The Germany of today is inherently a pacifist country. This truth is often lost amid the big news, but political observers of the party landscape in Berlin and beyond will agree.
Many outside and sometimes inside Germany tend to forget that it is a country forged in division. Having been centre stage during decades of the Cold War has left its mark on the generation currently in power.
Consequently, most German political parties are committed to peace and de-escalation via diplomacy.
But things are now in flux, and once ‘holy cows’ are now up for slaughter.
Just the other day, abandoning the contentious Nord Stream 2 pipeline was offered as a potential way of sanctioning Russia. This change of tune, which occurred in a matter of hours, differs significantly from the previous approach to the matter.
Furthermore, there has been an ongoing discussion about whether Germany should export defensive arms to Ukraine.
For the new “traffic light” government, this means it must now wrestle with some of its most deeply held values.
For the Greens, pacifist movements and artists like Joseph Beuys are part of its founding members. The SPD also boasts a large pacifist wing informally led by the influential party parliament whip Rolf Mützenich.
About half of the government’s MPs, primarily from the SPD and the Greens, who effectively govern the world’s fourth-largest economy, lean strongly towards pacifism. And it is they who hold power as the German army is under the command of parliament.
When the military conducted its grandest ceremony, a “grand tattoo,” to acknowledge the end of its intervention in Afghanistan and the deaths of German soldiers, the military-hating pacifists across Germany frothed at the mouth at the sight of soldiers holding torches and parading in front of the Reichstag.
But the neutering of Germany’s pacifist credibility does not end there. For decades, the German military has been given the short end of the stick as its generals and inspectors have called for additional funds for years.
However, the poisoning of the debate over the military does not stop with the purse strings. Mandatory military service was abolished in 2011 amid societal disapproval at the thought of young Germans being subjected to military realities from close up.
Germany had thought itself far removed from the ugly ways of war, and it is now slowly waking up to the fact that it is not.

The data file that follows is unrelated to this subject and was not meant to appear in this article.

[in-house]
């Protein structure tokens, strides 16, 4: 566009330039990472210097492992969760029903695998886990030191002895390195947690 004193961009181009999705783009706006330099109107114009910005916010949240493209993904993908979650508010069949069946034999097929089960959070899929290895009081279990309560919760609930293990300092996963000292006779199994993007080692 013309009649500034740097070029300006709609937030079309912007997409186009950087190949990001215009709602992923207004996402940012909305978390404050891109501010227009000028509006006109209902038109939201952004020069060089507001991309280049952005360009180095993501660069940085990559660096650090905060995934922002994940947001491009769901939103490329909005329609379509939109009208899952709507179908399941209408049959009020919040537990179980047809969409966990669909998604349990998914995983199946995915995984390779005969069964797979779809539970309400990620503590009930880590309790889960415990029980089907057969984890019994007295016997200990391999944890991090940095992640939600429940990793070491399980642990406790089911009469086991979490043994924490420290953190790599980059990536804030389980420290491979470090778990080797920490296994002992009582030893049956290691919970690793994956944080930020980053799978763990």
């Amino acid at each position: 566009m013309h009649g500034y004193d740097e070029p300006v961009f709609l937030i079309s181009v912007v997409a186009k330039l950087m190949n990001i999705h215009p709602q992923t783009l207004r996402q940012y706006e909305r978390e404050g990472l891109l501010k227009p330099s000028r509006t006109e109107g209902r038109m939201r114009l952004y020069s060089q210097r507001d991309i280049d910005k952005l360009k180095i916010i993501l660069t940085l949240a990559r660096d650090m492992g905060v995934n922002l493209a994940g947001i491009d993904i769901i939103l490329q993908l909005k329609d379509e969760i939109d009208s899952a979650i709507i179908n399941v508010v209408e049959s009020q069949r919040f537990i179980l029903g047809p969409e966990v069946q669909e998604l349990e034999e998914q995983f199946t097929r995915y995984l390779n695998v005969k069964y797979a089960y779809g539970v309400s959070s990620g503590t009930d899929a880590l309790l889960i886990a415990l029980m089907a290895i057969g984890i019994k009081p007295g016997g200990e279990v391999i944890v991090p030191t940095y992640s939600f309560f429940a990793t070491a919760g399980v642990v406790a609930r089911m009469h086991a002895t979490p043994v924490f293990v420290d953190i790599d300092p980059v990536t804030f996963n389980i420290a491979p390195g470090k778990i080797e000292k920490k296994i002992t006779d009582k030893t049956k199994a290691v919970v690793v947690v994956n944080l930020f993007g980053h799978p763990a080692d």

But what its stance will be on all things military at home and abroad needs to be decided soon. Things are coming to a head with Russia, and Chancellor Olaf Scholz’s SPD must come to terms with its largely conciliatory stance towards Russia and its partial distaste for all matters military.
Now the term “defensive weaponry” is at the centre of German debate. Vice-Chancellor Robert Habeck, then the Green party leader, made waves in May 2021, saying that Germany could hardly deny Ukraine weapons to defend itself.
Vim vi repellere licet is the Latin expression of self-defence. It is lawful to repel force with force.
Habeck’s remarks sparked outrage and little understanding in Germany, even though self-defence is very much enshrined in the German legal system.
The pacifist tide is now changing. Politicians are coming out of the woodwork, openly contemplating the possibility of greenlighting arms exports to Ukraine via NATO or otherwise.
Make no mistake. We may be fortunate enough to witness a metaphorical grand tattoo in commemoration of the closing of the chapter of bold-faced pacifism and freeriding in German history.
President Emmanuel Macron presented the programme of France’s six-month EU Council presidency before very agitated MEPs in Strasbourg on Wednesday (19 January), but it quickly turned into a sparring match with the French opposition.
The EU directive to implement a minimum corporate tax rate of 15% faces resistance from Poland and Hungary, who have insisted on linking it to another part of October 2021’s OECD tax deal. The challenge calls into question the French government’s goal of reaching an agreement by March 2022.
Amidst rising military tensions between Ukraine and Russia, German Foreign Minister Annalena Baerbock’s visit to Kyiv focused on the massive amounts of renewable hydrogen Germany aims to import in the future.
As relations between France and Mali sour rapidly, Paris is wondering whether it is time to stop providing military backup to a country run by a junta that has defied the international community. France, which first deployed troops in the West African country nine years ago to fight a jihadi insurgency, has spent around $1 billion a year on the fight that has cost 52 French soldiers their lives.
The European Union’s border and coast guard agency need to make its operational plans more transparent and carry out more rigorous migrant screening procedures, especially for minors, according to a report published by the EU ombudsman’s office on Wednesday (19 January).
British Prime Minister Boris Johnson was fighting to shore up his premiership on Wednesday (19 January) amid a revolt by his own lawmakers who are angry over a series of lockdown parties in Downing Street.
Marco Cavaleri, the head of vaccines strategy for the European Medicines Agency (EMA), has encouraged vaccine developers to “explore the feasibility” of making multivalent vaccines: those that cross-neutralise COVID-19 virus variants.
Last but not least, don’t miss our weekly Green Brief!
Look out for…
- EU High Representative Josep Borrell receives Fuad Hussein, Minister for Foreign Affairs of Iraq
- First Commission vice-president Frans Timmermans holds videoconference call with Alok Sharma, COP26 President
- Crisis Management Commissioner Janez Lenarčič receives Luise Amtsberg, Federal Government Commissioner for Human Rights Policy and Humanitarian Assistance at the German Federal Foreign Office
Views are the author’s.
[Edited by Alice Taylor]